Abandoned by the Muse

The Write Mind: Sustaining a Creative Life

by Diane Rogers

in·spi·ra·tion noun  

1. the process of being mentally stimulated to do or feel something, especially to do something creative.

Recently, inspiration and I haven’t been connecting, and I’ve begun to take it personally.

I feel like a kid standing on the top of the hill with a kite trying to catch the wind, and the moment it sees me coming, it changes direction.

Admittedly, until now, I’ve been pretty lucky to have harvested my share of creative grace. Lately, though, inspiration has become an elusive unicorn. The more I chase its rainbow sparkliness, the deeper into the forest it runs. And here’s me, glitter-less, watching its pounding hooves disappear in the distance, flailing my arms in the air, calling out, “Come back! Don’t leave me! Without you, I’m nothing.”

Trust me on this: when inspiration turns its back on you, it feels a lot like abandonment.

For months, I’ve been beating myself up, wallowing like Bridget Jones in a pity party for one—“Boohoo, inspiration just broke up with me.” Meanwhile, my talented and hard-working writer friends make the process of publishing book after book look easy. I am genuinely thrilled for their successes, but I can’t help comparing their achievements to my pathetic stack of blank pages.

Cue the liturgy of negative thoughts:

“You’re not working hard enough;”
“You’re not dedicated enough;”
“You’re not motivated enough;”
“You’re not a good enough writer;”
“You’re not good enough;”
“You’re not enough.”

There are those who suggest that genius is a kind of innate talent—a gift I didn’t get. Obviously. And if that’s the case, no amount of inspiration or effort will matter. I’m undecided as to whether knowing this makes me feel better or worse.

Cue the Muse

Ancient Western civilizations, on the other hand, once attributed creativity to divine entities, capricious spirits that randomly assisted artistic individuals with their work. In accepting the unknowable mystery of creativity, these societies forged a partnership between the inspiration (supernatural) and the artist (mere mortal). The Greeks and Romans believed the success of an artist’s work hinged both on the individual’s aptitude and the cooperation of his or her “daemon (good spirit)” or “genius.” The ancients widely accepted the fickle nature of spirits and understood that brilliance really belonged to the divine.

So, when author Saul Bellow wrote, “You never have to change anything you got up in the middle of the night to write,” I have to believe the creative spirits aren’t hauling me out of bed for a reason. Maybe they think I need my beauty sleep.

We’re Only Human

In a recent bog post entitled, To Anyone Who Thinks They Are Falling Behind in Life, Jamie Varon describes the dearth of inspiration this way:

You can show up every day to your best intentions, but if it’s not the time, it’s just not the f***ing time. You need to give yourself permission to be a human being. Sometimes the novel is not ready to be written because you haven’t met the inspiration for your main character yet. Sometimes you need two more years of life experience before you can make your masterpiece into something that will feel real and true and raw to other people.

Despite all the psychological tools I have at my disposal, timing is one thing I hadn’t considered. Time. As much as we try to harness it, manage it, and even control it, Varon is right: “There’s a magic beyond us that works in ways we can’t understand.”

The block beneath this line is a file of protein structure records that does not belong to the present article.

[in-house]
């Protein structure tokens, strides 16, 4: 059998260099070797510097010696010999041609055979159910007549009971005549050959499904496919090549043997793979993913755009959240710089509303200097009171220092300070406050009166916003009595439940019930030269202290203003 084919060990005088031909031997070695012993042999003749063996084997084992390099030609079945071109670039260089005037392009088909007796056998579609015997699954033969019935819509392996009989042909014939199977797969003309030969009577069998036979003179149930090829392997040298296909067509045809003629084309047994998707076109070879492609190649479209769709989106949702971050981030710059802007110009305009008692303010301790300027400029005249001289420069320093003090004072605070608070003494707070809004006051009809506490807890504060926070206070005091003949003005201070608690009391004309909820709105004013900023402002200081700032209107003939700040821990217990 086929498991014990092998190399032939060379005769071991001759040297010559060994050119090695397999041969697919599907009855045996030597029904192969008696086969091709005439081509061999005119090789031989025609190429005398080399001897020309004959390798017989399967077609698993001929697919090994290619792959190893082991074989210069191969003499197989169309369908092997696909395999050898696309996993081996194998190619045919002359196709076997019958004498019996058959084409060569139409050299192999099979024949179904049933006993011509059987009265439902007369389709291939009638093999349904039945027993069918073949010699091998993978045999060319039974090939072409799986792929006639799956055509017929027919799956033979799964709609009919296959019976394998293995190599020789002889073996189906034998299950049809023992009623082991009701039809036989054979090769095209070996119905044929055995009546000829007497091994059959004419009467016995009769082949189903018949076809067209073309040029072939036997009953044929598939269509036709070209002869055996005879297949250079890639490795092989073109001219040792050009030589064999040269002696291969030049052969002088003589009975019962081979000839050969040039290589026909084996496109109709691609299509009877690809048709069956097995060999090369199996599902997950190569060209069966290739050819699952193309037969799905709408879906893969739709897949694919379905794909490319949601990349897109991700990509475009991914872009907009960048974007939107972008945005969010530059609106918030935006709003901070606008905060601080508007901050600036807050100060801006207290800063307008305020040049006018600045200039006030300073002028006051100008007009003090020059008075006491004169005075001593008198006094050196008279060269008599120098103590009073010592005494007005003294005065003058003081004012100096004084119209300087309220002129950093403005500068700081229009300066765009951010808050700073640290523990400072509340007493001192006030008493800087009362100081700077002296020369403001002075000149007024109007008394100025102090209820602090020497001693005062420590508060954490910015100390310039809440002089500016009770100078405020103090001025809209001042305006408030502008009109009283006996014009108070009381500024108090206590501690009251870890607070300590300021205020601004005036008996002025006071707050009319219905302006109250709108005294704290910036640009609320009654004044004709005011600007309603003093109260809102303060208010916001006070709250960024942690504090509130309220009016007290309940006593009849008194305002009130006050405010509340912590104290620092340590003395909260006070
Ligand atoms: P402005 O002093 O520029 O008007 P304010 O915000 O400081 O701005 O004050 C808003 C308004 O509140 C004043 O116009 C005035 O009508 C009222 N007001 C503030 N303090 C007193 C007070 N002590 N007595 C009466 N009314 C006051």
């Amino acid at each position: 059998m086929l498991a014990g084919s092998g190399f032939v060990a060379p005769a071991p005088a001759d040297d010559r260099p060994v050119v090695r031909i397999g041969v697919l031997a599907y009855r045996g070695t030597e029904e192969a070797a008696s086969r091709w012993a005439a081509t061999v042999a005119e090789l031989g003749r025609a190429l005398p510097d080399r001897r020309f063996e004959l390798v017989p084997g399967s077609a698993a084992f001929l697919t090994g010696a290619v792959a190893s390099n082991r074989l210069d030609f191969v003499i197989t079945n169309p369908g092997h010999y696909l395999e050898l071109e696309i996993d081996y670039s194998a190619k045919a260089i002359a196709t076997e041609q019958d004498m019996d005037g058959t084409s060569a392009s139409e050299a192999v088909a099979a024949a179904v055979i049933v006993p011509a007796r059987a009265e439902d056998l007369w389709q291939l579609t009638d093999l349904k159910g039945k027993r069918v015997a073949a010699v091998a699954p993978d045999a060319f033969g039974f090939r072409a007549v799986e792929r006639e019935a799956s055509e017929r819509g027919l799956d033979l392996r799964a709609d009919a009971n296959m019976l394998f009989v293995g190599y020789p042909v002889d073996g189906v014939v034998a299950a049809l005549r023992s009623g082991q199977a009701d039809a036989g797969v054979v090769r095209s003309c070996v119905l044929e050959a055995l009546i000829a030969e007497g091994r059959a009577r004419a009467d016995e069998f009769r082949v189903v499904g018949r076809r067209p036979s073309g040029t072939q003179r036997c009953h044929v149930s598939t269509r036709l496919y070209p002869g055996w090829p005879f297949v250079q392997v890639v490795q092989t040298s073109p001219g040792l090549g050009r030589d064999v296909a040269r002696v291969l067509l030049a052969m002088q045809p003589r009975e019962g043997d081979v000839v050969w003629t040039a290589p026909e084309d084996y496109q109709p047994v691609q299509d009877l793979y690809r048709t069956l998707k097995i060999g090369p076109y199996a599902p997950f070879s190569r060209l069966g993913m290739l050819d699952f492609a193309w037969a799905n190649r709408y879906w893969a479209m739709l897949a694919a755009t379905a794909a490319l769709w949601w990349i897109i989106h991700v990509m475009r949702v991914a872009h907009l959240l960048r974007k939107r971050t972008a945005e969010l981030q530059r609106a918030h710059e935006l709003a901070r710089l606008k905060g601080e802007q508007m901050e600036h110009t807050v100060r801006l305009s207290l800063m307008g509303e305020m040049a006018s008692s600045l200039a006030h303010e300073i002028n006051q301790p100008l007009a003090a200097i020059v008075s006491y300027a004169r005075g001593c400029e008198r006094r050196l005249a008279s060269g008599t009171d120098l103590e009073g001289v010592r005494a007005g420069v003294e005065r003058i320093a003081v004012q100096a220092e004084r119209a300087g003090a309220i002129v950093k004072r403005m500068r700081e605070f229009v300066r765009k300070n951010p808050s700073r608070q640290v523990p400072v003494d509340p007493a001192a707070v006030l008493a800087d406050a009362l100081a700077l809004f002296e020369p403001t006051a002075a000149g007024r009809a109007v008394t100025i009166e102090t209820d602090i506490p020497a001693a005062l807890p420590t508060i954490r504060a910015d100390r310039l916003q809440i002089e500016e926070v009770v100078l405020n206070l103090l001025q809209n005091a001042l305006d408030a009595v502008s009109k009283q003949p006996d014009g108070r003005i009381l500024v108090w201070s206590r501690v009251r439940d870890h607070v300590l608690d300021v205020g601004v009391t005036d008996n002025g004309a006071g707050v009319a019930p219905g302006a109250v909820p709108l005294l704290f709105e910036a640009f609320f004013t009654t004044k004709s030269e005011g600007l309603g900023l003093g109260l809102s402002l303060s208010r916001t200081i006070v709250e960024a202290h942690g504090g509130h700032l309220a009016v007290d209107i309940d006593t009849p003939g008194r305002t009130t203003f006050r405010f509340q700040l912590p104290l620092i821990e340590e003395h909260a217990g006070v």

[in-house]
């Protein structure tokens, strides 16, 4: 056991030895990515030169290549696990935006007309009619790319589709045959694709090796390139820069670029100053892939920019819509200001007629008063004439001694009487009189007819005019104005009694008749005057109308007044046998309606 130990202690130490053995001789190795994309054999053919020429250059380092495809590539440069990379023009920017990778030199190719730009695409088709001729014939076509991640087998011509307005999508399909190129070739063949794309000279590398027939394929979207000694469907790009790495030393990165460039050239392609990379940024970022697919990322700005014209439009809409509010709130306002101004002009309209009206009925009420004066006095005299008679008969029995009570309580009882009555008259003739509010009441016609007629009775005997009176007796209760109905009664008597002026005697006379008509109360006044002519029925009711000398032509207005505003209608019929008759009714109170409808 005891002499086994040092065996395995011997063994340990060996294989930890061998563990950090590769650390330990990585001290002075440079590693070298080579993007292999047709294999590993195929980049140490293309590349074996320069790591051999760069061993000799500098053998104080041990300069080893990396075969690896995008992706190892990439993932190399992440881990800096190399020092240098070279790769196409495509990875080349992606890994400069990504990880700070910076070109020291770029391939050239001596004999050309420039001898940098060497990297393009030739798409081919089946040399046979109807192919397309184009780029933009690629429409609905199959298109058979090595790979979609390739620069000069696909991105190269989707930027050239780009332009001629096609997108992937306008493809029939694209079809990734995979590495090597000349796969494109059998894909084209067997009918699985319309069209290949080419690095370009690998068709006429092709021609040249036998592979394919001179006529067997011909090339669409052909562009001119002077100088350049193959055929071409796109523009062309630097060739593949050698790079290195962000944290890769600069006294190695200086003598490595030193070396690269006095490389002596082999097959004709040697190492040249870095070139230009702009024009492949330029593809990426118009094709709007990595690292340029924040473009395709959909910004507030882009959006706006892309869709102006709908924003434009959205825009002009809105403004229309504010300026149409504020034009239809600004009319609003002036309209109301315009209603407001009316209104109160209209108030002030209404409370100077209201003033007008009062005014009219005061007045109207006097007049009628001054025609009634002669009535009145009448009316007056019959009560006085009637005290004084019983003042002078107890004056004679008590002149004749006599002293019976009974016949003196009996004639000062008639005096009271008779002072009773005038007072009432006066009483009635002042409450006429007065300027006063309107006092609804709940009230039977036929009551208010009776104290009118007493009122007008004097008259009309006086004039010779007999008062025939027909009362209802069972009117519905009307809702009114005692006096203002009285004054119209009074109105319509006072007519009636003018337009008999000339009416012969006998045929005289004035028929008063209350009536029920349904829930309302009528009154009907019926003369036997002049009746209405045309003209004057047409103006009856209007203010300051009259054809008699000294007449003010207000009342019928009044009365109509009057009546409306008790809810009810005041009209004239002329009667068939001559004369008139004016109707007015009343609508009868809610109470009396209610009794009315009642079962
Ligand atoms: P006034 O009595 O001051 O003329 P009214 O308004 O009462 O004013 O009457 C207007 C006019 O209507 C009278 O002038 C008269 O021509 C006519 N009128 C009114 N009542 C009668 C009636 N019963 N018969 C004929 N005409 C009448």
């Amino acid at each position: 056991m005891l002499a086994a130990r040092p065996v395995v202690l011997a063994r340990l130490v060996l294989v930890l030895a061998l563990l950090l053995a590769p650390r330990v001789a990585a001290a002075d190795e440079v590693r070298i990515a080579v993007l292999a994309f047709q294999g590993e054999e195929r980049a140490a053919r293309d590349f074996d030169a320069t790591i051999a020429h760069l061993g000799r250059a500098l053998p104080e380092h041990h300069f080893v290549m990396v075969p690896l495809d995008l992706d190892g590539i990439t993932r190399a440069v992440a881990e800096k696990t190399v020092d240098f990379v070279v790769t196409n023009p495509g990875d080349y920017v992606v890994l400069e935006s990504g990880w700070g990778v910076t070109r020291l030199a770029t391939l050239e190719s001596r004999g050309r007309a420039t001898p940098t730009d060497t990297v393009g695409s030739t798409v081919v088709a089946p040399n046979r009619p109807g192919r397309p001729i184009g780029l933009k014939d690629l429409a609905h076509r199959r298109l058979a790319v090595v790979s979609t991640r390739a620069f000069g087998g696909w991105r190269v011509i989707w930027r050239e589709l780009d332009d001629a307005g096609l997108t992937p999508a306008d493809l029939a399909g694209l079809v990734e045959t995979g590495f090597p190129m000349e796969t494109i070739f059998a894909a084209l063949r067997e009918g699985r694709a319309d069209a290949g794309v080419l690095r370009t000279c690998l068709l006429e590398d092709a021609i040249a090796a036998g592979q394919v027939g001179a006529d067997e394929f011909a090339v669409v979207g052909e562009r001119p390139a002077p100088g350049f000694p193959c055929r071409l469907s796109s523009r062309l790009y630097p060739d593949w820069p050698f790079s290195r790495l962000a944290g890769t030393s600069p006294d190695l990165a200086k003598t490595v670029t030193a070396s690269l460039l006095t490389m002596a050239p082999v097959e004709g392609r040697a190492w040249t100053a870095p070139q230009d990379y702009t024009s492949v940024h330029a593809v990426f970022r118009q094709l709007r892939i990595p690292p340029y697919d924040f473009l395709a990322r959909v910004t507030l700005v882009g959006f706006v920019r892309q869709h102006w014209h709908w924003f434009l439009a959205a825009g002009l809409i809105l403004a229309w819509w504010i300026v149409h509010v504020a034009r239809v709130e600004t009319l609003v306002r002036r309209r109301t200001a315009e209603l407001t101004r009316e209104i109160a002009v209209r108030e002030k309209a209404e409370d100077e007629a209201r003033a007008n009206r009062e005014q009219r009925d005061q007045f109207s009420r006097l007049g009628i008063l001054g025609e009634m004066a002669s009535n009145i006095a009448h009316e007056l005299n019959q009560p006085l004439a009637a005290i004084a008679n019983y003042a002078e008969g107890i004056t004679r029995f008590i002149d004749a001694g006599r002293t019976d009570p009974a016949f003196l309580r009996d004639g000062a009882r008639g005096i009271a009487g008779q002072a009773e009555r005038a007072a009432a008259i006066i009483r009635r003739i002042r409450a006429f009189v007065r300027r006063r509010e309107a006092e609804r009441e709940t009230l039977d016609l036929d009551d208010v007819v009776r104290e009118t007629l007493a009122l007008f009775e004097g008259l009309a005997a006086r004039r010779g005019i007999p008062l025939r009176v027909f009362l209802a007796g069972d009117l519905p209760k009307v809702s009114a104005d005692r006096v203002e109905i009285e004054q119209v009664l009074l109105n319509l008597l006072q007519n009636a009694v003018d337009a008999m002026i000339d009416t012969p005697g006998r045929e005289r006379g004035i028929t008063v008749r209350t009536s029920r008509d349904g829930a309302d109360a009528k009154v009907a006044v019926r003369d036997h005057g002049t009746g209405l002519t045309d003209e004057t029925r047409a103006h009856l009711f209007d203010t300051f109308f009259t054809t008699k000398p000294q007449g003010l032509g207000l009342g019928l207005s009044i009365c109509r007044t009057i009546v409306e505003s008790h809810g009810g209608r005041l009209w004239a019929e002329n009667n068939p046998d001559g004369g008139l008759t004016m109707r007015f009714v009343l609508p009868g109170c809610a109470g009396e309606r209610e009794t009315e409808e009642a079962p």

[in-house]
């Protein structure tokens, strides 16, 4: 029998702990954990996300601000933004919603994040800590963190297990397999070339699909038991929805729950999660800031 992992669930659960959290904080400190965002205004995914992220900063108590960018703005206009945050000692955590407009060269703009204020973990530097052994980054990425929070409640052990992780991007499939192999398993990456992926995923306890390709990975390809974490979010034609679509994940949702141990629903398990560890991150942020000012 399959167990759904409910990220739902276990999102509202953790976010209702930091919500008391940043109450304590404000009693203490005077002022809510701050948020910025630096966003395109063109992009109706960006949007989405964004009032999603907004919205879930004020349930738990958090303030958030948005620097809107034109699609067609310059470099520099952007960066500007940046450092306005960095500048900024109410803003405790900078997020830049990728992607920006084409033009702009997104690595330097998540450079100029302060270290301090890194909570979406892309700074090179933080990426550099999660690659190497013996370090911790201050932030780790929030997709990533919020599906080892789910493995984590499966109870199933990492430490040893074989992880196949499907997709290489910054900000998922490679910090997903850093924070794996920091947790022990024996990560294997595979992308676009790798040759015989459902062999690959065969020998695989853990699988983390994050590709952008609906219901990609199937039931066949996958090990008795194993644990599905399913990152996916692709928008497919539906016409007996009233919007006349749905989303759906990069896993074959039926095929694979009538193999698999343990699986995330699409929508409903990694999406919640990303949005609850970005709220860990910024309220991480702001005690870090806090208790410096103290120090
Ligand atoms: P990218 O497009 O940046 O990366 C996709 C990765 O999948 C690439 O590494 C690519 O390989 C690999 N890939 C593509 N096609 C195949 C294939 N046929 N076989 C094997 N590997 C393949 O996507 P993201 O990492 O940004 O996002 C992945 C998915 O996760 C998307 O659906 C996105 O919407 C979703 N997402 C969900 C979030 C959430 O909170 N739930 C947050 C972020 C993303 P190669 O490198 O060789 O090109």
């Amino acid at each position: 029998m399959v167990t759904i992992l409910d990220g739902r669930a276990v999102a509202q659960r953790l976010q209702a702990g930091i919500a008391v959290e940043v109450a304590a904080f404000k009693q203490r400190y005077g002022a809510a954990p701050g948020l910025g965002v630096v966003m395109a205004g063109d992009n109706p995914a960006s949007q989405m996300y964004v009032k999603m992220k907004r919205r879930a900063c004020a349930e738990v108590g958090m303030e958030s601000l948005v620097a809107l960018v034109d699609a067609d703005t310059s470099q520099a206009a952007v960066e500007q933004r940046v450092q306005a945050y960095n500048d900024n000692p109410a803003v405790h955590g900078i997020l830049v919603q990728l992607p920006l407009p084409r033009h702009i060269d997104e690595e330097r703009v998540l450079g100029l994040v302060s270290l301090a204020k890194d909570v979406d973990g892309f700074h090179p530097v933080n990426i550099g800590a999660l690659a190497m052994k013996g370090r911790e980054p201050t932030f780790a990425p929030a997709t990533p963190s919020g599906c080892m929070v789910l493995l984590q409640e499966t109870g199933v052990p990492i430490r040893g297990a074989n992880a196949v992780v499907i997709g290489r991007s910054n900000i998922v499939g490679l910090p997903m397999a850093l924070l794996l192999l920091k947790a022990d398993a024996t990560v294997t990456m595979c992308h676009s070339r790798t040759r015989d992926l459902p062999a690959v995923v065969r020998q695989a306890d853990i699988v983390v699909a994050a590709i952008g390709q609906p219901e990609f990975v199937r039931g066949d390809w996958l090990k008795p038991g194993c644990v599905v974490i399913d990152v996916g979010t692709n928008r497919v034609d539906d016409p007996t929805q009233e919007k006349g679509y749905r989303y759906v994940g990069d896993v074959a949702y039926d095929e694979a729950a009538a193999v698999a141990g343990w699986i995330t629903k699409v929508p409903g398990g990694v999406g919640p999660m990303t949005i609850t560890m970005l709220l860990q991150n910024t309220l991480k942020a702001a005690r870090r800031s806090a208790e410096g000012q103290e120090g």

Pure inspiration doesn’t come on cue.

Flashes of insight do not adhere to a project management plan. Sure, you can make space for them, but, ultimately, inspiration itself decides when to appear. Often bright ideas jet in out of the blue at inconvenient times, like when you’re in the shower or driving and have no writing implement. And we all know that every nanosecond of eureka is preceded by hours and hours of struggle.

Ahhh…timing.

The tightness in my chest vanishes together with the knot in my stomach. I heave a sigh and release the stockpile of tension heaped on my shoulders. Just breathe, I tell myself. Maybe I can allow myself to imagine that my creative muse isn’t gone forever. Perhaps she is just having a lovely Caribbean holiday. She’ll be back when she’s rejuvenated and ready to work. Here’s a thought: What if she is out there right now on a sandy beach sourcing new ideas on my behalf?

So, it’s not time yet.

In the meantime, I’ll show up anyway to do my part of the job.

Suddenly I can breathe again.

in·spi·ra·tion noun 2. the drawing in of breath; inhalation.

***

Dr. Diane Rogers, Author

Dr. Diane Rogers, Author

After retiring from a corporate career in business transformation and change management, Dr. Diane Rogers brings her expertise in social psychology to classrooms and families.

Her first picture book, Stand Tall, made its debut at the 2008 Seeds of Compassion Conference in Seattle, Washington featuring His Holiness the 14th Dalai Lama. A week after the book’s release, the State of Washington selected Stand Tall as an official teaching resource for compassionate education. Diane’s other published works include Emerge, A Story of Confidence, and When We All Stand Tall. To find out more, visit www.drdianerogers.com.

A self-professed global nomad, when they aren’t traveling on or jumping out of planes, Diane and her husband Kevin triangulate between Sydney, Australia, Newport Beach, and their sailboat in the Mediterranean.

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4 thoughts on “Abandoned by the Muse

  1. Well, if there is any consolation…your writing is inspirational! You have lovely prose. Just because you aren’t writing a book doesn’t mean your inspiration to write is dead. This was a great article. Keep writing whatever inspires you– a book, a blog, or a note to your friend. You still have it!

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